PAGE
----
Trump Brings Up War of 1812 in Tense Call to Trudeau

After announcing on new tariffs on Canada's steel and aluminum imports to the US, president Trump brought up the war of 1812, saying the Canadians burned down the White House.

In the footsteps of the new tariffs Trump wants to invoke on aluminum and steel imports from Canada, he and Canada's Prime Minister, Justin Trudeau, spoke on the phone to resolve the matter. Trump had previously called the American neighbor from the north "unfair" in regards to the Canada's trade policies, also calling its dairy policy a "disgrace". In a recent call between the two leaders, Trump also brought up a two-century war when he spoke to Trudeau about the impending tariffs.

Trump talks about war of 1812 in tariff call to Trudeau
Source: gettyimages

Last month Trump and Trudeau spoke on the phone, and reportedly Trudeau asked the US president how he could justify the new taxes by claiming that they are instilled for security reasons, to which Trump replied “Didn’t you guys burn down the White House?” according to CNN.

White House reps did not comment on Trump's remark, which is historically inaccurate. In reality, it was British troops who burned the White House in 1814 as part of their attempt to invade the US from its mid-Atlantic region. The British attempt to take over Baltimore eventually failed as they lost the battle of Fort McHenry. Canada was also a part of the war that came to be known as the War of 1812.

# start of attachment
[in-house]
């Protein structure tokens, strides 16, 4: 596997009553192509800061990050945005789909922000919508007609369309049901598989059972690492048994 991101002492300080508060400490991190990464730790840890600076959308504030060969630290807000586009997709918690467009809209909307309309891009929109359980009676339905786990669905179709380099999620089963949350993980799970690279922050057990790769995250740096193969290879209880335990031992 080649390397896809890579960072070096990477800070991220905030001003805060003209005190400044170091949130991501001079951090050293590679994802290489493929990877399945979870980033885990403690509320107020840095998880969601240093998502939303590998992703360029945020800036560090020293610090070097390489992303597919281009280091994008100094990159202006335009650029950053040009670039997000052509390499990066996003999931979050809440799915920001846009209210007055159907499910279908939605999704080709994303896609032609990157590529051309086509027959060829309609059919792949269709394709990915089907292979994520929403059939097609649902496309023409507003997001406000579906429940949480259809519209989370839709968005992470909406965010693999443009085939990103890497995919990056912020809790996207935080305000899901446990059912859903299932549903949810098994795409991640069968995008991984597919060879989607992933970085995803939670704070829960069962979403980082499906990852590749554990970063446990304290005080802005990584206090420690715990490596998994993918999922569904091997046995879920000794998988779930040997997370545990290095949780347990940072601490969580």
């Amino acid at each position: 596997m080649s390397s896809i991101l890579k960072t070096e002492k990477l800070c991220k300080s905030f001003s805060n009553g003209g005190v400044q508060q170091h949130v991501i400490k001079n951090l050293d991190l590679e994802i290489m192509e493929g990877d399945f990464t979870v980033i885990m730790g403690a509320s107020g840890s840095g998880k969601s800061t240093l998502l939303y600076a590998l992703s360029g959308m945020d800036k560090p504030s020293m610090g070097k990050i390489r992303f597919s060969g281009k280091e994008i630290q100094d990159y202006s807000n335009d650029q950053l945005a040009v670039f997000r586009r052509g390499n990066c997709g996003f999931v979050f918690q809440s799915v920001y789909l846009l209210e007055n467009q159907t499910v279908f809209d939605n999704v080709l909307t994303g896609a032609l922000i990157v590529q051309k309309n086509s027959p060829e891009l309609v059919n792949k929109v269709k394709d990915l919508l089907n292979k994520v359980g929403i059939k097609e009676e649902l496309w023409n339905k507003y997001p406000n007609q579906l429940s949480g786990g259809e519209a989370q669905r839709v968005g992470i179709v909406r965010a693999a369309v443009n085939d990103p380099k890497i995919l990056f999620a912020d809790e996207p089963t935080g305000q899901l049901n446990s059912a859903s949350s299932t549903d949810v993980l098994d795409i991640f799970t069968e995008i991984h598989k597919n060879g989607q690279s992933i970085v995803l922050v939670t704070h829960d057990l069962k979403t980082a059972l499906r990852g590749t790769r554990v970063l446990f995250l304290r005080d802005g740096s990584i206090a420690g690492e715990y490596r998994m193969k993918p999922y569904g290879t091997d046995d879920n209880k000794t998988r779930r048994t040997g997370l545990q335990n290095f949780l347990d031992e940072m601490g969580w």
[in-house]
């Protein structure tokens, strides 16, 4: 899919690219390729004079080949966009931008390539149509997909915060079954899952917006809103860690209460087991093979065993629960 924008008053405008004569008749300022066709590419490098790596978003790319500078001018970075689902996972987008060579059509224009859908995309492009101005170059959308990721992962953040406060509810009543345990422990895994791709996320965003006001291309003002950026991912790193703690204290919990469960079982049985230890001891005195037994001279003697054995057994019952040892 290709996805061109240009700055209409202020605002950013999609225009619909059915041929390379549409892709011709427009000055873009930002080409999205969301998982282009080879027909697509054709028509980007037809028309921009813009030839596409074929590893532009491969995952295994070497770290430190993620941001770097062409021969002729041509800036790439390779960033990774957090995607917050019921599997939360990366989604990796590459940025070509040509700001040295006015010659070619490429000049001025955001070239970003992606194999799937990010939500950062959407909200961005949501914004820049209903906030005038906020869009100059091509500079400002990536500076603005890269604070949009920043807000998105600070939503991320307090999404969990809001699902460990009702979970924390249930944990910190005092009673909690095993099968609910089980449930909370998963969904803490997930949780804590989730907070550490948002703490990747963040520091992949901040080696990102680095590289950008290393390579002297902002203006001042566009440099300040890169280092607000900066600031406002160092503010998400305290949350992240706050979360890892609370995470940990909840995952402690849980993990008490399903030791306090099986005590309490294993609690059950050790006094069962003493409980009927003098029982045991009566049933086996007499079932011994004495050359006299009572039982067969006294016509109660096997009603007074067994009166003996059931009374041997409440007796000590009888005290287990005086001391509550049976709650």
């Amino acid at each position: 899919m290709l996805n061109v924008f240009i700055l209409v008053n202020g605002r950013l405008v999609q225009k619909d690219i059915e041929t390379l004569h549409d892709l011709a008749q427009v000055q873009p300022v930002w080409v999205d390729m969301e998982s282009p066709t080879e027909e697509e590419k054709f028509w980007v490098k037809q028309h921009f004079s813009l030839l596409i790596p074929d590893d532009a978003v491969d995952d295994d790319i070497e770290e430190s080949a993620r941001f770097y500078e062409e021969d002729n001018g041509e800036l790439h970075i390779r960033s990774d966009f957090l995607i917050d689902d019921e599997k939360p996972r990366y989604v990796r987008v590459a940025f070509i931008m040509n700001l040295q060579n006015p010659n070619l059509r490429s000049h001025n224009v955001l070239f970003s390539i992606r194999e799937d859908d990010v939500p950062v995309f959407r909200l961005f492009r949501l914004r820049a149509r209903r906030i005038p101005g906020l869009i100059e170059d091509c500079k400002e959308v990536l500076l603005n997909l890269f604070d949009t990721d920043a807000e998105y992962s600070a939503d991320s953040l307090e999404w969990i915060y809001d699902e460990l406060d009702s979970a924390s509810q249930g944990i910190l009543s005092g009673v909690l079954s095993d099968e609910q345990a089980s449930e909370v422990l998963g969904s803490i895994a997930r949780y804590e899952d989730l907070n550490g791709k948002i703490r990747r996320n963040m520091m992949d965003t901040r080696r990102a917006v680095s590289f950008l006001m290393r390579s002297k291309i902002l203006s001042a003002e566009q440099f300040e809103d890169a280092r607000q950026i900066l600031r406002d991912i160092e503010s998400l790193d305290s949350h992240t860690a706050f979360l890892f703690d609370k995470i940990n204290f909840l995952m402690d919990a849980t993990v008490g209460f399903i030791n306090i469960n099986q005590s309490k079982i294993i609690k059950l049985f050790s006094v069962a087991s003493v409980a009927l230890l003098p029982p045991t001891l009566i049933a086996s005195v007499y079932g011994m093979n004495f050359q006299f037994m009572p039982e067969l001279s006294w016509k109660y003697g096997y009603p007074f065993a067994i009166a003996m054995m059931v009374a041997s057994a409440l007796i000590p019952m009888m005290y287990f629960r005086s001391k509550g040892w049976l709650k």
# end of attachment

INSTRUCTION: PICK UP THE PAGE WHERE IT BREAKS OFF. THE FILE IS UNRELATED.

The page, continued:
Trump talks about war of 1812 in tariff call to Trudeau
Source: gettyimages

Trump's comment to Trudeau came in the heels of his unilateral announcement about the tariffs that was not granted congressional approval. Canadians were up in arms following Trump's decision, and in a recent interview for NBC on Sunday, Trudeau had this to say:

“One of the things that I have to admit I’m having a lot of trouble getting around is the idea that this entire thing is coming about because the president and the administration have decided that Canada and Canadian steel and aluminum is a national security threat to the United States. Our soldiers had fought and died together on the beaches of world war two and the mountains of Afghanistan and have stood shoulder to shoulder in some of the most difficult places in the world, that are always there for each other, somehow – this is insulting to that,” said Trudeau. “The idea that the Canadian steel that’s in military vehicles in the United States, the Canadian aluminum that makes your fighter jets is somehow now a threat.”

Trump is scheduled to attend the G7 summit in Quebec, and will travel to Canada this coming Friday.